In a continuing series looking at locations where some of the scenes in my ‘Garden of Allah’ novels take place:
Don the Beachcomber
It seems funny to think of it now, but there was a time when the Polynesian thing—flaming torches, tiki statues, wooden masks—wasn’t considered nostalgically retro, but was the latest, cutting-edge fad in interior design.
During the Prohibition years (1920 to 1933) bars and nightclubs didn’t exist. Well, not officially, anyway. But the end of Prohibition in December of 1933, bars were allowed to come out of their closet, so to speak, and—shocking!—advertise and put up signage. No longer were they bound by the strict and disapproving tenets of the Volstead Act. Now they were free to stand out from the crowd. And, after 13 long dry years, there were a lot of thirsty drinkers around looking for a place with a comfy stool and a full bar of genuine liquor which wouldn’t rot your guts after the third round. Similarly, there were many ambitious bar-owners ready and willing to take their money. With so many joints hitting the market, the more astute ones knew they’d need to do something to stick out from the crowd.
In 1937, a guy with the long-winded name of Ernest Raymond Beaumont-Gantt together with his girlfriend, Cora Sund, got the money together to open a bar at 1727 North McCadden Place, right in the heart of Hollywood. This was a block down from the Hollywood Hotel at the corner of Highland where the Kodak Theater (home to the Oscars) and Grauman’s Chinese Theater now stand. In fact the block where Don the Beachcomber’s once stood is now occupied by Fredrick’s of Hollywood, the infamous mail order supply house of naughty lingerie. But that’s a topic for another blog.
The first question Ernest and Cora needed to decide on was: what décor theme should they go with? The answer was obvious: the latest fad to hit America: Exotic Orient. This was a time when any place west of Catalina Island was considered “foreign” and “exotic.” The Chinese game of mah-jongg became a popular social past-time in the 30s, as did the dishes often served with it, like egg foo yung and fried rice. Then along came a guy named Victor Bergeron.
We know him now as “Trader Vic” but he was originally just a bar owner in Oakland, California who ran a place called Hinky Dinks. In the mid-30s, he embarked on his first South Seas adventure and completely immersed himself in island living and culture. When he returned to the States, he had one thing in mind: to bring the spirit of the islands into the lives of Americans, and in 1936, Hinky Dinks was transformed into Trader Vic’s, and the Polynesian thing really kicked off.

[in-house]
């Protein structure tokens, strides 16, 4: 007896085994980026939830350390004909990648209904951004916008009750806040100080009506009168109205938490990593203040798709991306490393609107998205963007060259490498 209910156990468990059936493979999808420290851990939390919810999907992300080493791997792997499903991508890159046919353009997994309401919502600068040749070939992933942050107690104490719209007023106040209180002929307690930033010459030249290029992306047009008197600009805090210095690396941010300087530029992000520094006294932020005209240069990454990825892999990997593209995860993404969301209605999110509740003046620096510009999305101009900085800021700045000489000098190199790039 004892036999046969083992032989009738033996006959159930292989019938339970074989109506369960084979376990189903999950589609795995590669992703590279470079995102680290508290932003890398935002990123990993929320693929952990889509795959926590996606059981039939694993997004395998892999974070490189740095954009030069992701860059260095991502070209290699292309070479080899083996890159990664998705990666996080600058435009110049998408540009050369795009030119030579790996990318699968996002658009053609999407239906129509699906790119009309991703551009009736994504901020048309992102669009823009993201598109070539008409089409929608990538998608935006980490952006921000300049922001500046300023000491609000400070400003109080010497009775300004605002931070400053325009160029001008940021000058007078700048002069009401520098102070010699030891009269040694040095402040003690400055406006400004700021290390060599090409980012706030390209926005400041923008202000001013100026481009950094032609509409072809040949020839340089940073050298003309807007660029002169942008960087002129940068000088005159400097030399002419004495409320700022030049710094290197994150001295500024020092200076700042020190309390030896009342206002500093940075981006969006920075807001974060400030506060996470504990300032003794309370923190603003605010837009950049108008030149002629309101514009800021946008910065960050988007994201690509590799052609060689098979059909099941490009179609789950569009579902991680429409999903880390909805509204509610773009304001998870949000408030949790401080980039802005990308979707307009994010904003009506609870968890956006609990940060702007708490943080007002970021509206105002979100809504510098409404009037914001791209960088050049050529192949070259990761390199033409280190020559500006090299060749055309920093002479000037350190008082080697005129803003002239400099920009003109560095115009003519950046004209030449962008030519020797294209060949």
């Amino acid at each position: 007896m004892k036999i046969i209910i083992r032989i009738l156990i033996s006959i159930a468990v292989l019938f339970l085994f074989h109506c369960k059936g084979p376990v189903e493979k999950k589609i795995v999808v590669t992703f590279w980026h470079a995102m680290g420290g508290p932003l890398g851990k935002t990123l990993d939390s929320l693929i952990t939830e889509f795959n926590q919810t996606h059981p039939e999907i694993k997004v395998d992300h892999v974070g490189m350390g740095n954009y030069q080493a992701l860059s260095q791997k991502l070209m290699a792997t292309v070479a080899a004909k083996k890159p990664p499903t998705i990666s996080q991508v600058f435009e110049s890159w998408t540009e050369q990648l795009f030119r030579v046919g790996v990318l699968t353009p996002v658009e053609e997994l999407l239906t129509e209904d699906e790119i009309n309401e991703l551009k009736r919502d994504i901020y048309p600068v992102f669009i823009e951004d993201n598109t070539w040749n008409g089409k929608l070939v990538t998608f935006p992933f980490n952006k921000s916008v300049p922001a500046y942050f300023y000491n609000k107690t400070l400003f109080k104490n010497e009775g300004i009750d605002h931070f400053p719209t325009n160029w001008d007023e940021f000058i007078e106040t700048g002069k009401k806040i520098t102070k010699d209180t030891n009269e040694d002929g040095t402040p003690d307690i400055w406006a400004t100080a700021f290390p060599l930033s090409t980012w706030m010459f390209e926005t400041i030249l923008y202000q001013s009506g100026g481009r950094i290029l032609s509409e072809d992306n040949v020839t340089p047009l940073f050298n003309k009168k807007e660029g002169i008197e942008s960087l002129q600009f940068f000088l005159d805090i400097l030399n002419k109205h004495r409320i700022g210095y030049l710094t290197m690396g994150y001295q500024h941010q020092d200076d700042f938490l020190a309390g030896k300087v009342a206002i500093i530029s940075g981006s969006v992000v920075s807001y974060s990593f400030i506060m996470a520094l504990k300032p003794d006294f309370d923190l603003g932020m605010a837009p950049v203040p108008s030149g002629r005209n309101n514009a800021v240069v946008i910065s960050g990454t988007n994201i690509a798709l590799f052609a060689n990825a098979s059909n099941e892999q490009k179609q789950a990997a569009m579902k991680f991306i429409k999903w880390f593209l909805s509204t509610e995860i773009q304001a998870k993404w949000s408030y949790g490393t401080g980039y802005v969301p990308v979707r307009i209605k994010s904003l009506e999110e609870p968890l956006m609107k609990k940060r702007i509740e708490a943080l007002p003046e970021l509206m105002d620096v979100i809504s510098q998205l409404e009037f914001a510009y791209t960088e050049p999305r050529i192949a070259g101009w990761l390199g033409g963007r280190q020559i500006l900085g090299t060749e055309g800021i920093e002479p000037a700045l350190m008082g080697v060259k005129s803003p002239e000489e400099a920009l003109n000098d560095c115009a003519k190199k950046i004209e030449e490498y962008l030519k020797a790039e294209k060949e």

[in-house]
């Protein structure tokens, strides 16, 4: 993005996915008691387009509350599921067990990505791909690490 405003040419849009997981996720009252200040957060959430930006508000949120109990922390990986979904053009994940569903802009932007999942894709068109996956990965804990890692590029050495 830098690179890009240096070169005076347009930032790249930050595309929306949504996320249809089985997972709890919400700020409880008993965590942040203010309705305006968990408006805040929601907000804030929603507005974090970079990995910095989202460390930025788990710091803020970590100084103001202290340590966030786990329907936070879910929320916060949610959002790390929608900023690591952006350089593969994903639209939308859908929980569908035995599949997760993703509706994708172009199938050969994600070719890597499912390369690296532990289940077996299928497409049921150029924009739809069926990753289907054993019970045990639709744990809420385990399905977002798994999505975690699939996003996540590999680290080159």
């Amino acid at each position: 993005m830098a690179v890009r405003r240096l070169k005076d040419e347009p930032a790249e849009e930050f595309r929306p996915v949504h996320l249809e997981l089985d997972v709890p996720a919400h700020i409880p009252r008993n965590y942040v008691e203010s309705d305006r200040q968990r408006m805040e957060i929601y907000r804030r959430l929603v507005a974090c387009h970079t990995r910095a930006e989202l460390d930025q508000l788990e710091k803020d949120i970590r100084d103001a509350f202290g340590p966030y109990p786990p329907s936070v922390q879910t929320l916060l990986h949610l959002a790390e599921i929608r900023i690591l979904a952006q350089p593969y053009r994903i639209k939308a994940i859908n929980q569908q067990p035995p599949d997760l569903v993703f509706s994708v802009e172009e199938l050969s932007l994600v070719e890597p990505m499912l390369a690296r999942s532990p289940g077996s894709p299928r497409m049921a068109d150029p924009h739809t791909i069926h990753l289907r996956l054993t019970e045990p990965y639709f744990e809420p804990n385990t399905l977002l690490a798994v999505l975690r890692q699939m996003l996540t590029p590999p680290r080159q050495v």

Soon, a number of places dotted Hollywood and Beverly Hills, bringing the Polynesian experience to L.A. The most popular ones were the Zamboanga South Seas Club, and the Pirate’s Den, and they were doing a roaring trade. The South Seas thing was just the look that Ernest and Cora were searching for, so they set about decorating their new bar, making it Hollywood’s first tropical venue.
When you got inside, you had to give your eyes a few moments to adjust to the low-lit atmosphere. Ernest and Cora decided on a series of small dining rooms, which bore names like “The Black Hole of Calcutta” and “The Cannibal Room.” These shrines to good taste were decorated with palm trees, bananas, coconuts, seashells, shields, shark’s jaws, headdresses and carved wooden gods.
To match the interior décor, the owners came up with a menu of cocktails, made largely from rum, the go-to liquor at a time when booze like vodka had yet to take its place as one of the more popular cocktail ingredients. (Rum was also the cheapest liquor around, which helped the bottom line.) Their cocktail menu read like titles from a pile of Fu Manchu novels: Missionary’s Downfall, Vicious Virgin, Cobra’s Fang and the notorious Zombie. They must have been as potent as they sound (the house rule was that nobody could be served more than two Zombies) because in July 1936 a wealthy businessman struck and killed a pedestrian with his car, allegedly while driving home after a night at Don the Beachcomber. The driver was Howard Hughes. Later, in 1944 when Trader Vic invented his signature drink—the Mai Tai (which is Tahitian for “the very best”) it soon found its way onto the menu at Don the Beachcomber’s.
But they didn’t just serve rum-based drinks with frightening names, Don’s also served food, which was largely Chinese. It seems a slightly strange fusion—Polynesian and Chinese, but, from what I’ve been able to gather, everything west of California was lumped in together as “exotic Oriental.” At one point the restaurant included a Chinese grocery store, gift shop, and lei stand.
And to complete the tropical experience, a visit to Don the Beachcomber’s came with artificial rainstorms designed to romantically pitter-patter down on the corrugated iron roof over everybody’s heads. Apparently there’s nothing like a steamy downpour to whet the appetite of rum-bound partygoers.
The place did so well that Gantt changed his name several times, using Donn Beach-Comber, then Donn Beachcomber, and finally settling on Donn Beach. The place on McCadden launched a chain of what eventually became 16 restaurants across the country, rivaling—but not besting—Trader Vic’s. His marriage to Cora, however, wasn’t as successful and the couple split. Ernest/Donn subsequently moved to Waikiki, where he opened a Polynesian village, which eventually became the International Marketplace in the heart of Honolulu.
That’s an admirable level of success to come from a round of Missionary’s Downfalls, a set of bamboo cups, and some paper mache masks. I hope to god they had fire extinguishers because I don’t like the thought of sitting in a joint covered in palm fronds where the chief source of light is a flaming torch. Pass me another Zombie, Don.